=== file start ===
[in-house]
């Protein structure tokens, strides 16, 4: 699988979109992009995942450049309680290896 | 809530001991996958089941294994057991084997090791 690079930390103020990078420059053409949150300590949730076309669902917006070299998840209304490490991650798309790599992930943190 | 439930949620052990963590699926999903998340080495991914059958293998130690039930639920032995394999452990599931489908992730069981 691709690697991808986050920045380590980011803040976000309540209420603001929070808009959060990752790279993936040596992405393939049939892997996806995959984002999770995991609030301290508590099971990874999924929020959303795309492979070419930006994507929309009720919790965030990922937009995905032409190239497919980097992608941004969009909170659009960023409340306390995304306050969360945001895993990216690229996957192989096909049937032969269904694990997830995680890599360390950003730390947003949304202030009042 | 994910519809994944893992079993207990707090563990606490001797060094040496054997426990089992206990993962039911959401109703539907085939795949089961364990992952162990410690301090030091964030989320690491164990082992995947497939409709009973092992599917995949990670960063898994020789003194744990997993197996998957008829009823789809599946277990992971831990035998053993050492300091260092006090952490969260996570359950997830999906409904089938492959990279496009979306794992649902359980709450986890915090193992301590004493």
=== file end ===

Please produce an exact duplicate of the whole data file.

[in-house]
């Protein structure tokens, strides 16, 4: 699988979109992009995942450049309680290896 | 809530001991996958089941294994057991084997090791 690079930390103020990078420059053409949150300590949730076309669902917006070299998840209304490490991650798309790599992930943190 | 439930949620052990963590699926999903998340080495991914059958293998130690039930639920032995394999452990599931489908992730069981 691709690697991808986050920045380590980011803040976000309540209420603001929070808009959060990752790279993936040596992405393939049939892997996806995959984002999770995991609030301290508590099971990874999924929020959303795309492979070419930006994507929309009720919790965030990922937009995905032409190239497919980097992608941004969009909170659009960023409340306390995304306050969360945001895993990216690229996957192989096909049937032969269904694990997830995680890599360390950003730390947003949304202030009042 | 994910519809994944893992079993207990707090563990606490001797060094040496054997426990089992206990993962039911959401109703539907085939795949089961364990992952162990410690301090030091964030989320690491164990082992995947497939409709009973092992599917995949990670960063898994020789003194744990997993197996998957008829009823789809599946277990992971831990035998053993050492300091260092006090952490969260996570359950997830999906409904089938492959990279496009979306794992649902359980709450986890915090193992301590004493």